PM is leader of India, not one religious group: retd civil servants in statement
The Constitutional Conduct Group has issued an open statement expressing concern at the 'growing influence of religion in state and society'
The Constitutional Conduct Group (CCG), a citizens' initiative comprising several former civil servants, has issued an open statement expressing concern at the 'growing influence of religion in state and society'. Signed by 65 retired IAS (Indian Administrative Service), IPS (Indian Police Service), and IFS (Indian Foreign Service) officers, the statement expresses "deep disquiet about the manner in which the Indian state was closely associated with the consecration ceremony of the Shri Ram Temple in Ayodhya on 22 January 2024".
The CCG has in the past issued similar statements on matters of national relevance, including an open letter to President Droupadi Murmu in November 2023, regarding the controversy related to the autonomous functioning of the Comptroller and Auditor General of India (CAG), intended to function as a government watchdog.
The group's latest statement, released on 8 February, assumes significance in light of the demolition of the 600-year-old Akhunji mosque in Delhi on 30 January, and the demolition of a mazar (enshrined tomb) and madrasa in Haldwani in Uttaranchal on 9 February, leading to clashes that left at least four dead and several injured.
CCG's statement reads, "All persons, including public officials, are free to follow their religious beliefs. However, it is imperative for public officials to be mindful to carefully separate their religious beliefs and practices from their official duties. This is especially important for a person holding the high constitutional office of Prime Minister, as the leader not just of people of one religious identity but of all people of India of diverse religious beliefs."
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This is an obvious reference to the prominent role played by PM Narendra Modi in the days leading up to the pran pratishtha or consecration of the temple in Ayodhya, and the manner in which the PM conflated national interest with the opening of a grand temple that epitomises Hindu majoritarian beliefs.
As the signatories to the statement point out, "The event brings to our mind the advice given by India’s first Prime Minister Jawaharlal Nehru to President Rajendra Prasad at the inauguration of the reconstructed Somnath Temple in Gujarat at a juncture when the wounds of Partition were still healing in the subcontinent: 'This is not merely visiting a temple, which can certainly be done by you or anyone else, but rather participating in a significant function which unfortunately has some implications'."
The statement also points to the Supreme Court ruling of 9 November 2019, in which it was clearly stated that "Muslims have been wrongly deprived of a mosque which had been constructed well over 450 years ago".
The CCG drives home the point that the consecration of the temple has led to "the incidents at Mira Road in Maharashtra and some other places in the country... a wholly unnecessary show of triumphalism by certain elements from the Hindu community leading to reactions from elements from the Muslim community". The reference here is to the recent communal riots in Mumbai's Mira Road suburb, where a single ground houses a Hindu crematorium, a Muslim kabristan (graveyard) and a Christian cemetery.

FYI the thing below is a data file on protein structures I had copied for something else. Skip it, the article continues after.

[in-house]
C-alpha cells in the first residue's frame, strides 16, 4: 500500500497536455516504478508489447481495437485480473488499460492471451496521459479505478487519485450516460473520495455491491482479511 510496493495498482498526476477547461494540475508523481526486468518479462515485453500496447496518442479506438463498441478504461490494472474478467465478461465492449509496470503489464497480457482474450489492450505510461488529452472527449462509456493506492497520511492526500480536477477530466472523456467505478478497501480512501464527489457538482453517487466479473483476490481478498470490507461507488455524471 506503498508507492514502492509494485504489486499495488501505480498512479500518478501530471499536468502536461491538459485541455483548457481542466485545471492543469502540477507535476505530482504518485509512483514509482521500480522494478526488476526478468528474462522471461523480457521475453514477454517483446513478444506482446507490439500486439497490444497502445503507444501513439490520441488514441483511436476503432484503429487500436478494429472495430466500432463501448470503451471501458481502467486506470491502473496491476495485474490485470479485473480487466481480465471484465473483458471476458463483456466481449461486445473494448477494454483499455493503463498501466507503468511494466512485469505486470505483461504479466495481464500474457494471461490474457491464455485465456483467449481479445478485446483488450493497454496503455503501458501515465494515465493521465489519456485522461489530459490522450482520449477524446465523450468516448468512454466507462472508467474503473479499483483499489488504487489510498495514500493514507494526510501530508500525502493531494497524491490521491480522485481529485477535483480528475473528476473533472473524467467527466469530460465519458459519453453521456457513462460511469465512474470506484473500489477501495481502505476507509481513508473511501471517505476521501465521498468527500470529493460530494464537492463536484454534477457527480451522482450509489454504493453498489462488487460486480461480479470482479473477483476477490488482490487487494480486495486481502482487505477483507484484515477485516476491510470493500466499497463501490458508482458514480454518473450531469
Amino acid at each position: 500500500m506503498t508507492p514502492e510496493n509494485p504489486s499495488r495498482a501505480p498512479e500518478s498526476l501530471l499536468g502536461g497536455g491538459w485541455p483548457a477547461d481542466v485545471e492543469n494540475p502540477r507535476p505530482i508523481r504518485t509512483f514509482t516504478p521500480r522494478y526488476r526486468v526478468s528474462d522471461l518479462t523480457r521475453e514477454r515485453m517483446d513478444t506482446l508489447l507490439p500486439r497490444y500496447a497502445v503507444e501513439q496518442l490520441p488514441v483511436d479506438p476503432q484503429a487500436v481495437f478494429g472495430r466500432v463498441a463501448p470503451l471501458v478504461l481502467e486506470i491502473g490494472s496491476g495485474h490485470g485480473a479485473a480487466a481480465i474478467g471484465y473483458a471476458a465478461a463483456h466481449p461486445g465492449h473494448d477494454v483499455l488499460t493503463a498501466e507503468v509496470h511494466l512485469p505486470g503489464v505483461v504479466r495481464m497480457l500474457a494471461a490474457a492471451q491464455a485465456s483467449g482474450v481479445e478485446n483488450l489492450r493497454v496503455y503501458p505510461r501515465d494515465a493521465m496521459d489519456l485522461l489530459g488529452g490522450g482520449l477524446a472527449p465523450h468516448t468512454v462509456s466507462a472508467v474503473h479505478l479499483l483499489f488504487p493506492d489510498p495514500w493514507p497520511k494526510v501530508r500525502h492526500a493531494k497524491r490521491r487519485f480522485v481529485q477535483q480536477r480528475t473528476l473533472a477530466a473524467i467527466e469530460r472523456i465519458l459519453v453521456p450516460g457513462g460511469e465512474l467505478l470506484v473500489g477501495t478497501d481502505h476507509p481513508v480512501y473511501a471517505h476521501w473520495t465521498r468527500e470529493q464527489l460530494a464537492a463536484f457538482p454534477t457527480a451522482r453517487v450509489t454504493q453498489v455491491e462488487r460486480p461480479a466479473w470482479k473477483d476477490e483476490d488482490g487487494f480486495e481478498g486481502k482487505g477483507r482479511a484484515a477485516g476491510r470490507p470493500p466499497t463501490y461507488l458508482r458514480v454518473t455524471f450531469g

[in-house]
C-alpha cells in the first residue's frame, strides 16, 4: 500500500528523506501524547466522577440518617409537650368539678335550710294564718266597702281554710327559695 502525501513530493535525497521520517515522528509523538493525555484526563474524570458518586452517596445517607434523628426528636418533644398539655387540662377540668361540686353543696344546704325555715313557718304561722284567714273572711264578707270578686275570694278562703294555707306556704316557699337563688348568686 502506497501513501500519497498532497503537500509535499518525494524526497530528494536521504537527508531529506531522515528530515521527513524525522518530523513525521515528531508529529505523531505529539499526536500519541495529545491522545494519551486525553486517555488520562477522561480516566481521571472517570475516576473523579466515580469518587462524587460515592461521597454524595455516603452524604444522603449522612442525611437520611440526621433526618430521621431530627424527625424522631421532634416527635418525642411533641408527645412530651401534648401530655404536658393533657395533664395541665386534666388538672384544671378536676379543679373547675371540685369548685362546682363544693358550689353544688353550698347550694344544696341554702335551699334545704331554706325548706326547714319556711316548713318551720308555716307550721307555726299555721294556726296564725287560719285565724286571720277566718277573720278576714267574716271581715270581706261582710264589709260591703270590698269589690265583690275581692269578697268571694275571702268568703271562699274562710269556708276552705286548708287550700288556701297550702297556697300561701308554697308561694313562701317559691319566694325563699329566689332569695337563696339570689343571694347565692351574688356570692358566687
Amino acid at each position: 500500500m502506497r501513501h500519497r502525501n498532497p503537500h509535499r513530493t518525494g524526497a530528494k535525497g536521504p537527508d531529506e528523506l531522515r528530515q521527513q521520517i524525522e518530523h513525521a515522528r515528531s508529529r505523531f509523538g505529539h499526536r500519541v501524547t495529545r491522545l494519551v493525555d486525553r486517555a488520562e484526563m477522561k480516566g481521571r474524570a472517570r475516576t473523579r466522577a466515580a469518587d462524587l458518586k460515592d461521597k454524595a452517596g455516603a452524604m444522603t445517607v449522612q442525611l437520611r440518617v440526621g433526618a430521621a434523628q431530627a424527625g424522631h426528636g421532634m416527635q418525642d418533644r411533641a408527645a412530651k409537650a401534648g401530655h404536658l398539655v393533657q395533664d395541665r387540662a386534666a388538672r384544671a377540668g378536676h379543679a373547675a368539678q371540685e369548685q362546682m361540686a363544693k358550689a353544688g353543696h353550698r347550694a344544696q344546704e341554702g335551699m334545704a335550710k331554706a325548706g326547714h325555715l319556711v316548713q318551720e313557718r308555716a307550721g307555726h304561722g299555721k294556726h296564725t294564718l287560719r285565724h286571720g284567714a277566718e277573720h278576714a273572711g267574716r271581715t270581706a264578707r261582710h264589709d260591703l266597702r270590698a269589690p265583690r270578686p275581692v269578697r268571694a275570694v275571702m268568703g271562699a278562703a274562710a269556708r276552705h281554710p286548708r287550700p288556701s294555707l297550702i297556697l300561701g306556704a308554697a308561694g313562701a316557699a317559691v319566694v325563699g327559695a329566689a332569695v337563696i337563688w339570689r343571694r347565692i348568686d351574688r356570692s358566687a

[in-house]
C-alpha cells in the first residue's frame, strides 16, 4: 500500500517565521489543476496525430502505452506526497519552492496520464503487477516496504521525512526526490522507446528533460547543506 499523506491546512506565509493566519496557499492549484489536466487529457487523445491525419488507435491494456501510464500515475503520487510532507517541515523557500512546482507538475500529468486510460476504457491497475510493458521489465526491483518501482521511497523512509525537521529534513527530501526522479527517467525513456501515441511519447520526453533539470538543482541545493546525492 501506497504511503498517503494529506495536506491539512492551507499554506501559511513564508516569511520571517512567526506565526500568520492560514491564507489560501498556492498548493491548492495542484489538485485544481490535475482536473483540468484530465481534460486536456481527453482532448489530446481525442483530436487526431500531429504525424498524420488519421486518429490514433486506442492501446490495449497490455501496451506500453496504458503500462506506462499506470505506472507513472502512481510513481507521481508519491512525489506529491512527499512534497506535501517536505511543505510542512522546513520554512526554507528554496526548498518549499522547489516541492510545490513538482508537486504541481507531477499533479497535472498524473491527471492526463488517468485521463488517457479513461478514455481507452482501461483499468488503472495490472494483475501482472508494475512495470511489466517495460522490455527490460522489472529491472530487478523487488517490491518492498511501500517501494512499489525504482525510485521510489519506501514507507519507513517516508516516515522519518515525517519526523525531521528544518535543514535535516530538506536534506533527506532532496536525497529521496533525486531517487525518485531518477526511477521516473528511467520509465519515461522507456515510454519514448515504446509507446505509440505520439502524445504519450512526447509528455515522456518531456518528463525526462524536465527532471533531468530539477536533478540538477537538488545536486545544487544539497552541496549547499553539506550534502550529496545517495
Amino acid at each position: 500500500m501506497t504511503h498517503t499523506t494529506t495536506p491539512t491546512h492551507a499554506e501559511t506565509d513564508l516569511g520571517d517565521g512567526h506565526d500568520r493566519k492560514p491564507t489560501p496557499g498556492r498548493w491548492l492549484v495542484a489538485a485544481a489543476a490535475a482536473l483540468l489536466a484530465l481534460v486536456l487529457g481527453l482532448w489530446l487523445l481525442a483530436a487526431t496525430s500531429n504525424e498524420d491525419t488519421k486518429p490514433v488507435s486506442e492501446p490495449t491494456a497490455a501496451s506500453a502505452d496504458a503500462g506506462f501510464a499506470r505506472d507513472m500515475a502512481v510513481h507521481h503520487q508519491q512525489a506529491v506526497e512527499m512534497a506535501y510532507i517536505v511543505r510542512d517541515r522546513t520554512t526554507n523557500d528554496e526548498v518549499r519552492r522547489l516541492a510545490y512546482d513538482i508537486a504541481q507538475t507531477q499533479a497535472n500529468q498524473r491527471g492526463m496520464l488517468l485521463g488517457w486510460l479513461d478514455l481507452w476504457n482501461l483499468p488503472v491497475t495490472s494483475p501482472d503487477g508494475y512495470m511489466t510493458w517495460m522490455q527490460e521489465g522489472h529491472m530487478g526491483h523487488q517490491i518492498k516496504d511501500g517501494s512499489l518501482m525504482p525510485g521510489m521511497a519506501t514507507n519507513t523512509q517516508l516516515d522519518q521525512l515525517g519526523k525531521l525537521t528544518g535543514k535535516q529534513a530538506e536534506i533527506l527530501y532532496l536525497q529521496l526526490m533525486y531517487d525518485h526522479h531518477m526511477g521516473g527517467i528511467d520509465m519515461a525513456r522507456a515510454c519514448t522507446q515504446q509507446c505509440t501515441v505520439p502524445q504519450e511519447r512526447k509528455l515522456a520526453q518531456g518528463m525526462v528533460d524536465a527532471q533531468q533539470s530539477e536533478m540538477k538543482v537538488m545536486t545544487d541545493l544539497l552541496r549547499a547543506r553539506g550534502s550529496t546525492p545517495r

This harmony was disturbed on the evening of 22 January, when several primarily Muslim-owned shops were attacked with sticks and stones for not flying the saffron Ram flags on the day of the pran pratishtha. The next day, when a procession was taken out by Ram bhakts, the stoning was returned by the victims, and the clashes escalated to a full-blown communal riot.
While nobody died, 19 persons were arrested and the BJP-led Maharashtra government sent bulldozers even into areas adjoining Mira Road to raze so-called illegal shops owned by Muslims, some of which have been in existence for two decades or more.
The CCG statement refers to all such issues when it says, "the efforts over the past few days to raise fresh issues concerning the religious faith of the two communities — Gyan Vapi mosque at Varanasi, Krishna Janmabhoomi at Mathura, the conduct of the Shah Jahan Urs at the Taj Mahal and the Haji Malang dargah at Kalyan (Maharashtra) — are unnecessary irritants to social peace and harmony at a time when so many more important issues confront the nation.
"Nor have matters been helped by the unnecessary haste shown by the authorities in Delhi in demolishing the Mehrauli dargah and madrasa and raising the issue of the removal of the Sunehri Bagh Masjid in the heart of New Delhi ostensibly on grounds of streamlining traffic flow. Surely, government agencies should have a sense of propriety to know when to bring up contentious issues."
The statement ends with a repeat plea for the separation of religion from State. "It is the primary responsibility of the Union Government and the State Governments to maintain an equal distance from all religions, inculcate in their citizens the principle of fraternity enjoined by the Preamble to the Constitution of India and apply strictly the rule of law in ensuring that all citizens conduct their day to day affairs as laid down by the Constitution of India and the laws thereunder."
With many observers pointing to the growing politicisation of the Indian bureaucracy, this statement by a group of civil servants assumes additional importance.
Published: 11 Feb 2024, 2:32 PM